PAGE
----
‘What’s the matter with the dogs’ legs?’ whispered Mr. Winkle. ‘How queer they’re standing.’
‘Hush, can’t you?’ replied Wardle softly. ‘Don’t you see, they’re making a point?’

‘Making a point!’ said Mr. Winkle, staring about him, as if he expected to discover some particular beauty in the landscape, which the sagacious animals were calling special attention to. ‘Making a point! What are they pointing at?’

6. Toulouse Lautrec (1864-1901)

Johnson includes Lautrec in his list because he painted comic scenes from Paris in the late 1800s.

Here’s one of his favorites, entitled La gueule de bois (the hangover):


7. GK Chesterton (1864-1936)

Like Dr. Johnson, Chesterton was a colossal wit and intellect, but not exactly a comic per se. His humor stemmed from his force and personality, not necessarily his humorous stories. Right after Chesterton got married he ran to a store to buy a gun. Now that he was betrothed he figured he now had to defend his wife.

Johnson recommends all of Chesterton’s books because they deftly explain complicated topics with humor and sharp, thoughtful prose.

In light of the new Pope, readers should read Chesterton’s book on Saint Francis.

8. Damon Runyon (1881-1975)

Apparently I’ve always been of Runyon, but I’ve never known it. He’s the mastermind behind Guys and Dolls. Though he didn’t write the musical, he penned the two short stories the movie was based off.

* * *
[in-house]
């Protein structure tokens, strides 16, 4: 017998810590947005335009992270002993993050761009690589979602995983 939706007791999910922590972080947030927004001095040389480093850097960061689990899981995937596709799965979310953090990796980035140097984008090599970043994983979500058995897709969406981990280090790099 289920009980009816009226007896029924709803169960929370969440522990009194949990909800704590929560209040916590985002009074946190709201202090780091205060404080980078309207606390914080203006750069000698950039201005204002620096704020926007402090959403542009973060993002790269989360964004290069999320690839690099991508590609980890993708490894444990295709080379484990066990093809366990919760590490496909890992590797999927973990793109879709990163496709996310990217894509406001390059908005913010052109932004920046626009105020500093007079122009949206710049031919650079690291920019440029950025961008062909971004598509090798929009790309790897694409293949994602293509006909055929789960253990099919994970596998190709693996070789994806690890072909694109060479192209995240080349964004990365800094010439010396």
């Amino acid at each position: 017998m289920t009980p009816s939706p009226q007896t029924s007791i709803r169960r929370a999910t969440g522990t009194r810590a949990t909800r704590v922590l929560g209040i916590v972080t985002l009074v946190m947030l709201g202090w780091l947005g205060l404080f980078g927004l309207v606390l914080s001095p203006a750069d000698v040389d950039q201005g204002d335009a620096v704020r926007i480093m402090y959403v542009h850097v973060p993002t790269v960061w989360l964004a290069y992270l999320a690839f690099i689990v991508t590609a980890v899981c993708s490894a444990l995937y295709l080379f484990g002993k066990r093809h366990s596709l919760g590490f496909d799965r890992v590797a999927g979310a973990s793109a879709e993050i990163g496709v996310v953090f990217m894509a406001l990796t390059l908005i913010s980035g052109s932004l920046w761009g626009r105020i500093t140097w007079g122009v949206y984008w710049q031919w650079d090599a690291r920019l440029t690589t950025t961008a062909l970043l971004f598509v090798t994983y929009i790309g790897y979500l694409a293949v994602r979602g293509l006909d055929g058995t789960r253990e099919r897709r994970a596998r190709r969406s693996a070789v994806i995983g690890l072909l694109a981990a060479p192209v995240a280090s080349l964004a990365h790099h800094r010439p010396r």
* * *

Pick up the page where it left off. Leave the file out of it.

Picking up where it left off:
Runyon wrote funny stories about New York gangsters, gamblers, actors, and hustlers. He came up with lines like, “I long ago came to the conclusion that all life is 6 to 5 against.”

Read: The Idyll of Miss Sarah Brown

9. WC Fields (1880-1946)

Juggling as a young man to earn a living, WC Fields broke into the movies as the  lovable hothead. Here’s a scene from one of his many classics, My Little Chickadee

10. Charlie Chaplin (1889-1977)

Chaplin was a tireless worker who demanded perfect timing for his jokes.

Johnson loves his movie, The Kid the most. Not only is it funny, but it mimics Chaplin’s hardscrabble youth in many ways. Here’s the full movie:

11. Laurel & Hardy

Always playing the idiots Laurel & Hardy were always an innocent, likable, team you could cheer for.

Johnson believes Laurel & Hardy’s performed at their peak when they worked with Lupe Velez. Here’s an example:

12. The Marx Brothers

Johnson believed the Marx brothers were great at creating chaos comedy. He views this scene from Night At The Opera as the best example of this:

13. James Thurber (1894-1961)

His humorous short stories are decent, but Johnson delights in Thurber’s comic work published in the New Yorker.  Thurber propelled absurdist humor and got a lot of laughs be exploring the relations between men and women.

14. Noel Coward (1899-1973)

Last but not least, Johnson highlights the playwright, director, actor,  and singer Noel Coward.

His clever word play, musical skill, and acting talent are best displayed here: